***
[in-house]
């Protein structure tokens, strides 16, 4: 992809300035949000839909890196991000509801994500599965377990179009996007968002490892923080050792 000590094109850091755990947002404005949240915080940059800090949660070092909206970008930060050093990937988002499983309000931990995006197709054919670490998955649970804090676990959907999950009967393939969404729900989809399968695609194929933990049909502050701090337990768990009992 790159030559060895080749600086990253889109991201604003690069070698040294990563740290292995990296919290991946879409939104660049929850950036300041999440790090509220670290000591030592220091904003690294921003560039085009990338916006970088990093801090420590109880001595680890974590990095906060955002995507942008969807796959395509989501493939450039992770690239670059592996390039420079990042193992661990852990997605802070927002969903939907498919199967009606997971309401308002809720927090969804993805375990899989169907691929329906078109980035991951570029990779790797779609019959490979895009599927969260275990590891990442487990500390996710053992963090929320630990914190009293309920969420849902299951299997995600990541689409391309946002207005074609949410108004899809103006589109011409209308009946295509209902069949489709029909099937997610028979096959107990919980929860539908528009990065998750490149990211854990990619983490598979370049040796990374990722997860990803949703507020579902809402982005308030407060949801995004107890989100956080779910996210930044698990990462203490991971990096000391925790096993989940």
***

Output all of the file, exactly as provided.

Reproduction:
[in-house]
């Protein structure tokens, strides 16, 4: 992809300035949000839909890196991000509801994500599965377990179009996007968002490892923080050792 000590094109850091755990947002404005949240915080940059800090949660070092909206970008930060050093990937988002499983309000931990995006197709054919670490998955649970804090676990959907999950009967393939969404729900989809399968695609194929933990049909502050701090337990768990009992 790159030559060895080749600086990253889109991201604003690069070698040294990563740290292995990296919290991946879409939104660049929850950036300041999440790090509220670290000591030592220091904003690294921003560039085009990338916006970088990093801090420590109880001595680890974590990095906060955002995507942008969807796959395509989501493939450039992770690239670059592996390039420079990042193992661990852990997605802070927002969903939907498919199967009606997971309401308002809720927090969804993805375990899989169907691929329906078109980035991951570029990779790797779609019959490979895009599927969260275990590891990442487990500390996710053992963090929320630990914190009293309920969420849902299951299997995600990541689409391309946002207005074609949410108004899809103006589109011409209308009946295509209902069949489709029909099937997610028979096959107990919980929860539908528009990065998750490149990211854990990619983490598979370049040796990374990722997860990803949703507020579902809402982005308030407060949801995004107890989100956080779910996210930044698990990462203490991971990096000391925790096993989940």